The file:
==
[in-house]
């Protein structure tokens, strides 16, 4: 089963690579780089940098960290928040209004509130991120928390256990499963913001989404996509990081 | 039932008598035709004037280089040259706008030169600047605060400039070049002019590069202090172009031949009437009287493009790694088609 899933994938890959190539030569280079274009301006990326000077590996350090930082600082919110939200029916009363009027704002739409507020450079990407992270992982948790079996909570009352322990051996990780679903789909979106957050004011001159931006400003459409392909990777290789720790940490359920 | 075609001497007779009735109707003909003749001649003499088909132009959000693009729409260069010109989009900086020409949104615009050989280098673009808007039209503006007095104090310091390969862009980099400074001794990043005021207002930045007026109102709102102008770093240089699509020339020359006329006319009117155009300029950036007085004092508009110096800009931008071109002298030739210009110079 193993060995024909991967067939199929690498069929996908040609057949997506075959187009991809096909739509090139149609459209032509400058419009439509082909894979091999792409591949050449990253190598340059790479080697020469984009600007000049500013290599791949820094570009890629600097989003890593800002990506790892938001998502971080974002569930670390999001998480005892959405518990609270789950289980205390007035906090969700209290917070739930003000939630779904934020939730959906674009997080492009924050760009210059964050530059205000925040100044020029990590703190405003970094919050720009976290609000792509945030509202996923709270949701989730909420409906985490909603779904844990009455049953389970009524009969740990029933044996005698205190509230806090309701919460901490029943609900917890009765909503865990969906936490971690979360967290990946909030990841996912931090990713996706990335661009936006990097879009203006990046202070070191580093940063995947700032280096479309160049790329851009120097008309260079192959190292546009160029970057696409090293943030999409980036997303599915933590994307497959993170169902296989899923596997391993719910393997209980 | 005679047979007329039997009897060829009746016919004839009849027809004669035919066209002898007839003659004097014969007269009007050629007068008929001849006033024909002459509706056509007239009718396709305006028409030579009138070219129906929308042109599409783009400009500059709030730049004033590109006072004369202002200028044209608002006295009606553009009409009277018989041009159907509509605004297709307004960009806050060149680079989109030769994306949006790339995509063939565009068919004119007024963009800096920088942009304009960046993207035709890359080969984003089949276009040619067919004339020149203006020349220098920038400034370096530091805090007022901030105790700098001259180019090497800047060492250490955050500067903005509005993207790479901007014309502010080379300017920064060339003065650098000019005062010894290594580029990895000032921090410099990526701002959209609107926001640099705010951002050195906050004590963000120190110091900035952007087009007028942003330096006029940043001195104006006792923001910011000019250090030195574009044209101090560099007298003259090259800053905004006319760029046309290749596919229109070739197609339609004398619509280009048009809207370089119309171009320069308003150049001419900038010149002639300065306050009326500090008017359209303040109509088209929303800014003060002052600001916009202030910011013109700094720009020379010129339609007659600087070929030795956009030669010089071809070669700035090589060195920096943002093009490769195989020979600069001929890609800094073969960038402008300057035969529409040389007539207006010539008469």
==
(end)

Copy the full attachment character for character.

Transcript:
[in-house]
């Protein structure tokens, strides 16, 4: 089963690579780089940098960290928040209004509130991120928390256990499963913001989404996509990081 | 039932008598035709004037280089040259706008030169600047605060400039070049002019590069202090172009031949009437009287493009790694088609 899933994938890959190539030569280079274009301006990326000077590996350090930082600082919110939200029916009363009027704002739409507020450079990407992270992982948790079996909570009352322990051996990780679903789909979106957050004011001159931006400003459409392909990777290789720790940490359920 | 075609001497007779009735109707003909003749001649003499088909132009959000693009729409260069010109989009900086020409949104615009050989280098673009808007039209503006007095104090310091390969862009980099400074001794990043005021207002930045007026109102709102102008770093240089699509020339020359006329006319009117155009300029950036007085004092508009110096800009931008071109002298030739210009110079 193993060995024909991967067939199929690498069929996908040609057949997506075959187009991809096909739509090139149609459209032509400058419009439509082909894979091999792409591949050449990253190598340059790479080697020469984009600007000049500013290599791949820094570009890629600097989003890593800002990506790892938001998502971080974002569930670390999001998480005892959405518990609270789950289980205390007035906090969700209290917070739930003000939630779904934020939730959906674009997080492009924050760009210059964050530059205000925040100044020029990590703190405003970094919050720009976290609000792509945030509202996923709270949701989730909420409906985490909603779904844990009455049953389970009524009969740990029933044996005698205190509230806090309701919460901490029943609900917890009765909503865990969906936490971690979360967290990946909030990841996912931090990713996706990335661009936006990097879009203006990046202070070191580093940063995947700032280096479309160049790329851009120097008309260079192959190292546009160029970057696409090293943030999409980036997303599915933590994307497959993170169902296989899923596997391993719910393997209980 | 005679047979007329039997009897060829009746016919004839009849027809004669035919066209002898007839003659004097014969007269009007050629007068008929001849006033024909002459509706056509007239009718396709305006028409030579009138070219129906929308042109599409783009400009500059709030730049004033590109006072004369202002200028044209608002006295009606553009009409009277018989041009159907509509605004297709307004960009806050060149680079989109030769994306949006790339995509063939565009068919004119007024963009800096920088942009304009960046993207035709890359080969984003089949276009040619067919004339020149203006020349220098920038400034370096530091805090007022901030105790700098001259180019090497800047060492250490955050500067903005509005993207790479901007014309502010080379300017920064060339003065650098000019005062010894290594580029990895000032921090410099990526701002959209609107926001640099705010951002050195906050004590963000120190110091900035952007087009007028942003330096006029940043001195104006006792923001910011000019250090030195574009044209101090560099007298003259090259800053905004006319760029046309290749596919229109070739197609339609004398619509280009048009809207370089119309171009320069308003150049001419900038010149002639300065306050009326500090008017359209303040109509088209929303800014003060002052600001916009202030910011013109700094720009020379010129339609007659600087070929030795956009030669010089071809070669700035090589060195920096943002093009490769195989020979600069001929890609800094073969960038402008300057035969529409040389007539207006010539008469």